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New technologies for solar cooling in industry

Submitted by Baerbel Epp on September 14, 2018
Photo: HyCool ProjectThe aim of just launched HyCool is to present, in the form of two demonstration plants, new solar heating and cooling technologies for industrial use. The combination of state-of-the-art Fresnel collectors by Austrian supplier Fresnex with custom-built hybrid adsorption-compression chillers by German-based Fahrenheit will broaden the temperature range, creating a portfolio of applications to increase the use of solar heating and cooling for industrial processes.
Photo: Fresnex

Solar Keymark Network gets new chairman

Submitted by Baerbel Epp on August 7, 2018
Andreas BohrenThe Solar Keymark Network meeting held in Spain this March saw a new chairman, Andreas Bohren (see photo), leading a reshaped organisation. From now on, the members of the network, also known as SKN, will have a physical meeting in spring and an online one in autumn. Votes can be held in between and in 2019, the former head of the CEN/TC 312 committee, Vassiliki Drosou from Greece, will replace Jan Erik Nielsen from Denmark as the manager of SKN. Solarthermalworld.org spoke with Bohren, who works at the Swiss-based SPF – Institute of Solar Technology, to learn more about his objectives.
Photo: Solar Heat Europe

Dish technology in Asia

Submitted by Baerbel Epp on July 3, 2018
Photo: Megawatt SolutionsA webinar that took place on 22 May put the spotlight on concentrating dish systems manufactured in India and Pakistan. Titled Concentrating Solar Heat Solutions Available Today for Carbon-Free Industrial Heat and Steam Generation and organised by Spanish-based consultancy ATA Insights, it highlighted the main advantages of these dishes: flexibility and low space requirements. The photo shows a solar process heat installation at a dairy in India. A recording of the entire event and the presentations that were held are available online.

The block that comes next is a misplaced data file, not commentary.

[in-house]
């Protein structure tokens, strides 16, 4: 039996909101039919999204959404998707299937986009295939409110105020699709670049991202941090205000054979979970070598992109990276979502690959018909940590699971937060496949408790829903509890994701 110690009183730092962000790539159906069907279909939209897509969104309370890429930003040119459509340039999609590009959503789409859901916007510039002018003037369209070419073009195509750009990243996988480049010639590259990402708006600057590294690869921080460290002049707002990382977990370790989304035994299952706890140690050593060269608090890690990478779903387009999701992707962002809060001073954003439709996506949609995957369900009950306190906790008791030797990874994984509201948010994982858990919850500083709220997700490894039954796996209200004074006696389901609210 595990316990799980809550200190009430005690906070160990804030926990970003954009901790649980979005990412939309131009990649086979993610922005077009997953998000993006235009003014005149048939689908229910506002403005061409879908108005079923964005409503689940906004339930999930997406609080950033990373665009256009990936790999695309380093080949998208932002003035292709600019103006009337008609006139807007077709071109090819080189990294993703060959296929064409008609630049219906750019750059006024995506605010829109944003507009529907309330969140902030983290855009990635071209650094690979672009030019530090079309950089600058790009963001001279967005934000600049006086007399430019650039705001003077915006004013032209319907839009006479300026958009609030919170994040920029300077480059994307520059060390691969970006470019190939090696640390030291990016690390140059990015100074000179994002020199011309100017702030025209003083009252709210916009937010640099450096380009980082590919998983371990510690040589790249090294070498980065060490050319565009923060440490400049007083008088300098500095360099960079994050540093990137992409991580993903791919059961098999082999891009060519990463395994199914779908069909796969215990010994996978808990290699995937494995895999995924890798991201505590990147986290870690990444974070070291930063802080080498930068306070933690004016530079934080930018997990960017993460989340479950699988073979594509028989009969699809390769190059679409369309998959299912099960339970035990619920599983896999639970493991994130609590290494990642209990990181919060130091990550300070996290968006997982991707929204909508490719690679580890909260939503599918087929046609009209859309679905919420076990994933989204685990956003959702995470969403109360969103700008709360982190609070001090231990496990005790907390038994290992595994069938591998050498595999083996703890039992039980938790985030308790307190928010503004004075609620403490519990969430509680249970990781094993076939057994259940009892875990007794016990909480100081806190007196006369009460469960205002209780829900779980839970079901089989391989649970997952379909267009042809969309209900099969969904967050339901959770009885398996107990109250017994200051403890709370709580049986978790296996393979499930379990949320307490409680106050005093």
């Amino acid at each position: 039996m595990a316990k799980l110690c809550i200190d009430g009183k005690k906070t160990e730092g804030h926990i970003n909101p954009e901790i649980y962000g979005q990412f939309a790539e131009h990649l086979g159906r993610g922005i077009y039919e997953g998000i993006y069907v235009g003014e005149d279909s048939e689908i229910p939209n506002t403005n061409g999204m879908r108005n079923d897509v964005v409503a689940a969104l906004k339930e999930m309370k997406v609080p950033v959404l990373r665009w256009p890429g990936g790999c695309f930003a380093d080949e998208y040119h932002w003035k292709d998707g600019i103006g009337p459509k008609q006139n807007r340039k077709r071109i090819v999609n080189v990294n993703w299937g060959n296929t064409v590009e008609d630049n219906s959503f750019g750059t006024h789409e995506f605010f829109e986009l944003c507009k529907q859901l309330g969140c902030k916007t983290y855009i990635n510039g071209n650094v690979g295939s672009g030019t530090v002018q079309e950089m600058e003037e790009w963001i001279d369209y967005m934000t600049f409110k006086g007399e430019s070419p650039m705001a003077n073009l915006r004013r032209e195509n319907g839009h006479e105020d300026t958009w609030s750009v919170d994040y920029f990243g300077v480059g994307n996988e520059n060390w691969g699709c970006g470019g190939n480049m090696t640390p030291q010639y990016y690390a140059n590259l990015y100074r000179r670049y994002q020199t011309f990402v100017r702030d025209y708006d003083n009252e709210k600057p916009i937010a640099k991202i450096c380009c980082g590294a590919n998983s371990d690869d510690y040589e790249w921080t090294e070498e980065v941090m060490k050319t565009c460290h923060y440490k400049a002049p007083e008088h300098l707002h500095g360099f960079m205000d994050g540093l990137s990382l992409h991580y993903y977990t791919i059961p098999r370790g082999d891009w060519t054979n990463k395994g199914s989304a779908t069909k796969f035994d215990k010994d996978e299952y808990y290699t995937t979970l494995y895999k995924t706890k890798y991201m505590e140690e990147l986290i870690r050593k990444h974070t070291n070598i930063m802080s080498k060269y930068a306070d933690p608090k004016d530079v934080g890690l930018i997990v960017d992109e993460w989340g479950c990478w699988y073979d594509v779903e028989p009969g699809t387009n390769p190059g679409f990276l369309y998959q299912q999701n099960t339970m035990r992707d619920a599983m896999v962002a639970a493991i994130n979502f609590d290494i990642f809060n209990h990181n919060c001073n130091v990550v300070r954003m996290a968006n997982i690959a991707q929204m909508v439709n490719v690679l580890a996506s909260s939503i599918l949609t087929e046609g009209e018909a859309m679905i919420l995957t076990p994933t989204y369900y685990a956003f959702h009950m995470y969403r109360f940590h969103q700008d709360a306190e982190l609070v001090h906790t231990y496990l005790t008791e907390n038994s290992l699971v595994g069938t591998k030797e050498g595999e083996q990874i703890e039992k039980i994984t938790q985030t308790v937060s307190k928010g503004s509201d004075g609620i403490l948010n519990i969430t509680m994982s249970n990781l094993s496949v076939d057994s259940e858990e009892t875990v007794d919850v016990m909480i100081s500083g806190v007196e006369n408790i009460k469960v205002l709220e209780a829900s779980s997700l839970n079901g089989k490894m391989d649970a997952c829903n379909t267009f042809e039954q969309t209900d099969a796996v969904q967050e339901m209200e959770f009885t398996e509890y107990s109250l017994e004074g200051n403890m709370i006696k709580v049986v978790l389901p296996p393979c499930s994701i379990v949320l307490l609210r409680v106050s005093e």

Photo: Megawatt Solutions

Optimised control strategy for solar district heating in Italy

Submitted by Baerbel Epp on June 20, 2018
Photo: Linea Reti e ImpiantiDespite its small size, the solar district heating system in Lodi, close to Milan, is one of few in Italy to feed surplus heat into a local network. In March 2017, Linea Reti e Impianti, the public utility based in this city of 45,000, started buying heat produced by a 192 m² solar thermal installation. The system is owned by Sporting Lodi, a public-private partnership that operates the local sports centre, which includes a swimming pool (see photo). Marco Calderoni, a researcher working at the Politecnico di Milano, and his colleagues have recently suggested using a new approach to reduce the supply temperature in the solar circuit to increase performance. This article is based on a presentation given by Calderoni during the 5th International Solar District Heating Conference in Graz in April. 
Photo: Linea Reti e Impianti

Green hotel in Italy’s mountains

Submitted by Baerbel Epp on June 5, 2018
Photo: Luca Degiorgis / DegmarSolar thermal performs well even in high-mountain areas during winter season. The installation shown in the photo is proof that combining solar and other renewable technologies, such as biomass boilers and a solar-assisted heat pump, results in a synergy that can be very productive. The renewable heating system may have had a price tag of EUR 150,900 but uses innovative solutions, including phase change materials, to store thermal energy and saves EUR 16,000 per year.
Photo: Luca Degiorgis / Degmar

PVT increasingly used for net zero energy buildings